For many rural residents, mail is a lifeline, providing connections with government, commerce, and each other. The local post office offers a community a sense of identity as well as a retail hub that serves a central role, even as rural populations continue to decline. It’s not just an American thing: post offices function similarly in rural communities around the globe.
For many international posts, rural networks may lose money. How they’ve dealt with that can provide lessons for the U.S. Postal Service.
The OIG’s Research and Insights Solution Center (RISC) wanted to find out more about changes other posts have made to improve the financial viability of their rural post office networks. RISC examined six countries – Australia, Canada, France, Germany, Sweden, and the United Kingdom.
As RISC's white paper reports, initial research found that the structure of each country’s universal service obligation (USO) plays a role in the number of rural post offices it has. Most USOs examined specify the maximum distance a person should travel to any post office as well as the minimum number of post offices nationally. The USO for the Postal Service doesn’t define or address either metric. In addition, posts in the U.K. and France receive subsidies for their retail networks, whereas USPS currently receives none.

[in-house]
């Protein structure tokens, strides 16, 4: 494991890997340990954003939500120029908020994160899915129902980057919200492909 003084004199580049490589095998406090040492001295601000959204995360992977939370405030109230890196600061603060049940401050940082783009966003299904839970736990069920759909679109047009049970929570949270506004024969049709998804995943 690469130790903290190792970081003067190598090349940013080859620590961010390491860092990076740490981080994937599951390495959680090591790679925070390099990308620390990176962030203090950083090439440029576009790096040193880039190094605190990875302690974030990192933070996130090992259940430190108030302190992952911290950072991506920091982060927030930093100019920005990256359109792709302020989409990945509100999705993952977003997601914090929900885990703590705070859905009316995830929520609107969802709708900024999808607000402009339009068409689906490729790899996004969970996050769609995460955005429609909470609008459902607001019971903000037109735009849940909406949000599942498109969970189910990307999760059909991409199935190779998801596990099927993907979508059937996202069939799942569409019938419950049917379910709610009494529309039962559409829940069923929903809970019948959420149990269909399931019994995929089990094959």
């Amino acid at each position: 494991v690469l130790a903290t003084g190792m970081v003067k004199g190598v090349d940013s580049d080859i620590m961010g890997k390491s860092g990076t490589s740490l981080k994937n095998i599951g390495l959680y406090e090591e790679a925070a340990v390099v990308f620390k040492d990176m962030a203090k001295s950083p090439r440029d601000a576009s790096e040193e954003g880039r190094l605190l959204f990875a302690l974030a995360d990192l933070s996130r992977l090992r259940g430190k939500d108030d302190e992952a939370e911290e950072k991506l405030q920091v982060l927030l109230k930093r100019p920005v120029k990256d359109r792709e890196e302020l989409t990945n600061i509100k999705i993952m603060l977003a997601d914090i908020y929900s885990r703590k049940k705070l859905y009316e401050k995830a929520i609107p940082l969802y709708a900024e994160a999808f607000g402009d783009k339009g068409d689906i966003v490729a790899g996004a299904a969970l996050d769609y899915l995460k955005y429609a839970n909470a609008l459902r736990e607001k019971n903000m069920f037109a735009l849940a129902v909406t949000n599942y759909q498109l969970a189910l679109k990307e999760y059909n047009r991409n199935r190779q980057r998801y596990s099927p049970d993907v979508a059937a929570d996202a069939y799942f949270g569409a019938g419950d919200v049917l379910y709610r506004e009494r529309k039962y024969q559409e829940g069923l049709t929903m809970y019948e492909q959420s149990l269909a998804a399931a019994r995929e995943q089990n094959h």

To reduce the costs of rural networks, the international posts have tried a variety of means, including outsourcing retail outlets to third-party businesses, optimizing their retail networks, and limiting hours. They have also explored other ideas the Postal Service could consider:
- Provide space to other government agencies;
- Sell retail products;
- Provide in-person digital identity verification;
- Provide financial services or telecommunications services; and
- Switch to mobile post offices.
Are there other ideas the Postal Service could explore to offset costs of rural post offices?